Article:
|Sylvia Plath in 1957|
The Bell Jar, by Sylvia Plath, had a profound influence on me when I read it in my teens. At that time I had never heard of Sylvia Plath, and I read the book because a classmate had chosen it for a book report and it sounded interesting. I'm glad, as this blogger, Fatema Ahmed, is too, that I read it without knowing anything about Plath or her work. There is so much baggage around that whole story now, her husband, her suicide, that it is almost impossible to come to her work fresh - unless you have never heard of her or of Ted Hughes. I read the book again some years later and thought parts of it were very funny, which I had not thought the first time. I still have my paperback copy from that time - I quite often pass books on, but not this one - and its cover is the one on the left. Fab, I think you will agree. I was utterly horrified when I saw the cover on the right, which has been produced for the 50th anniversary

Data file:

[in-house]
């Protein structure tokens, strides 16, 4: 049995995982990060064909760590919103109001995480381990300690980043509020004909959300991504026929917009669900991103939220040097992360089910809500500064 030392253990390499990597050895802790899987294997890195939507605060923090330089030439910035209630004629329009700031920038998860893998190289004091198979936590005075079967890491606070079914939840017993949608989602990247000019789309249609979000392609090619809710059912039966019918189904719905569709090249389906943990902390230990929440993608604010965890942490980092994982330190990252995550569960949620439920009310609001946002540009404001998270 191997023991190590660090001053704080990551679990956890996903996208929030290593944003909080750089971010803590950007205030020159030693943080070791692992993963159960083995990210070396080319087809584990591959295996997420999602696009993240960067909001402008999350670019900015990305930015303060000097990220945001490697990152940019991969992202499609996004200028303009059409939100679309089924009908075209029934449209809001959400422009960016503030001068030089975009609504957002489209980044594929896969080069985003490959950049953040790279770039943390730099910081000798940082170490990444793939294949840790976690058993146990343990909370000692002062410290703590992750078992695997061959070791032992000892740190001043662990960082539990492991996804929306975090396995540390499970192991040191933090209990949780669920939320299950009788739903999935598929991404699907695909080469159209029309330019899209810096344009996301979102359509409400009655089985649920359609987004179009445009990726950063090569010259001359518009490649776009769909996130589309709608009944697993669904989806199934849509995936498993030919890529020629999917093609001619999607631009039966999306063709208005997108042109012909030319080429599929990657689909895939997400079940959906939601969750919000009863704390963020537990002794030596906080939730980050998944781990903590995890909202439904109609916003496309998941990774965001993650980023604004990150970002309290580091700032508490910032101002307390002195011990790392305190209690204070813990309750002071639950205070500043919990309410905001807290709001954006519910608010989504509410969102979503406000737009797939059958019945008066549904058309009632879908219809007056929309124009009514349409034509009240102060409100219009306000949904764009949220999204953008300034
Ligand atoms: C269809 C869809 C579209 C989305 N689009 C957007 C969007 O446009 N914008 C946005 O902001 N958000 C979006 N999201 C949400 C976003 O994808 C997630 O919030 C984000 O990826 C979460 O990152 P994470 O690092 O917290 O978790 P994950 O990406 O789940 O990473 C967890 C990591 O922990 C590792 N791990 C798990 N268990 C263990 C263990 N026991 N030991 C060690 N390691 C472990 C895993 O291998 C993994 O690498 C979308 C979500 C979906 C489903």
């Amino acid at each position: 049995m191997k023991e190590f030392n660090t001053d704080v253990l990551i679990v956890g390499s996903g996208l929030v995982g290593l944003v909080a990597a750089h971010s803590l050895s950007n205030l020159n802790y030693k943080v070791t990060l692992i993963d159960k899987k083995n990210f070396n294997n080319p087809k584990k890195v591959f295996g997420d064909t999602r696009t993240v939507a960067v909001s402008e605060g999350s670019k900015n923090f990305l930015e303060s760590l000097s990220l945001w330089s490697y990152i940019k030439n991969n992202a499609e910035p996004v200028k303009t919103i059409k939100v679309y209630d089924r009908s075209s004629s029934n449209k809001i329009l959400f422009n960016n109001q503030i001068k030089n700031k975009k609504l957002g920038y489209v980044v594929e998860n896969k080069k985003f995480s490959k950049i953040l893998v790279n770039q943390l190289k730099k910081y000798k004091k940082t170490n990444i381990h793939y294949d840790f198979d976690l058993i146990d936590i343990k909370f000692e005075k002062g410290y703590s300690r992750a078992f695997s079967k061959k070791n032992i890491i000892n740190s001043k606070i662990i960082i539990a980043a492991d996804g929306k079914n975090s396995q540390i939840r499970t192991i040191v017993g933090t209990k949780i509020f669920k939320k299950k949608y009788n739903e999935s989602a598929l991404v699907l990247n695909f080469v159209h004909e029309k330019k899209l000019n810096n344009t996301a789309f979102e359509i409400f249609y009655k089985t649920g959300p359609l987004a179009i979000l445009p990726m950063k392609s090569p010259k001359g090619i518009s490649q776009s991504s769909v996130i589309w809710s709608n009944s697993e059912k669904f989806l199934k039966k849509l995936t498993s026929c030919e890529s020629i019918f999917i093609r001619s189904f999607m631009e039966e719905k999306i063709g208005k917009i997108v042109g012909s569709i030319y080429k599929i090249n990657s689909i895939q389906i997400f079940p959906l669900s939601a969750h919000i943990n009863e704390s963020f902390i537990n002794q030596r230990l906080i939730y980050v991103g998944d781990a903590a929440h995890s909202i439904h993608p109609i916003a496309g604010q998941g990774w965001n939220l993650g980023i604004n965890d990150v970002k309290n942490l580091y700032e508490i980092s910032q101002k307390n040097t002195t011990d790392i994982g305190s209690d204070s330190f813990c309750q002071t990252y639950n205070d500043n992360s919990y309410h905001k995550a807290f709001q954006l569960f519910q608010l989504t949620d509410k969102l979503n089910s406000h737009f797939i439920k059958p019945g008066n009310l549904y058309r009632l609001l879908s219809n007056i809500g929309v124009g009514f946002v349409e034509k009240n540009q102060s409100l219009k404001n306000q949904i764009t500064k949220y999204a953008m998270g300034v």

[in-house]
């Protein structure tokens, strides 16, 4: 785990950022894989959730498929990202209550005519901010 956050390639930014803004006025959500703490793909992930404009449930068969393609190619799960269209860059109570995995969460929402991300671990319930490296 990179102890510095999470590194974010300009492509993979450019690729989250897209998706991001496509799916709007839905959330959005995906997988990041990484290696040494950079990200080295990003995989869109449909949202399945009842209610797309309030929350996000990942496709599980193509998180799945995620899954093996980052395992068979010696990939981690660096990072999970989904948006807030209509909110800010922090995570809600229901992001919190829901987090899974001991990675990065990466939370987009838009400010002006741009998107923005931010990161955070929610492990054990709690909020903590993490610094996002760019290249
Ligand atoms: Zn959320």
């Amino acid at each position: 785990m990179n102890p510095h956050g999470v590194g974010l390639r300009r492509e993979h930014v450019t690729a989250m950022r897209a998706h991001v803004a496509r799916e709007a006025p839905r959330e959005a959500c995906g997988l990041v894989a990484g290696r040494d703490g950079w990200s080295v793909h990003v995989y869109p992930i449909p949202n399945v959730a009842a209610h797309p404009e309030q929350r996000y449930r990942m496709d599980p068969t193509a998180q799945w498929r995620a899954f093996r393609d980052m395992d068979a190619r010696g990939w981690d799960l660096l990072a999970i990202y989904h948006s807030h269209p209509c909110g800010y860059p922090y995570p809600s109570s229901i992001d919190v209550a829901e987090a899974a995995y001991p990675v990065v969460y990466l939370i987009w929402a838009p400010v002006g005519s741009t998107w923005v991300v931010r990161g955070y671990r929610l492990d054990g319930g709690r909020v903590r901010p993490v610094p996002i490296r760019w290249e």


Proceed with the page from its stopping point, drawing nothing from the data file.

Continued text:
When I first read The Bell Jar I did not know anything about depression either. I'm glad to say I still don't, not really, in terms of personal experience, though I have lived with someone who suffers from it and have thus seen it at close hand from the outside. This book should be required reading for anyone who has encountered depression in any way, and that means most people.
I hope a great many people discover Sylvia Plath and her work this year, half a century after her suicide. Even the manner of it (gas oven) is ancient history now.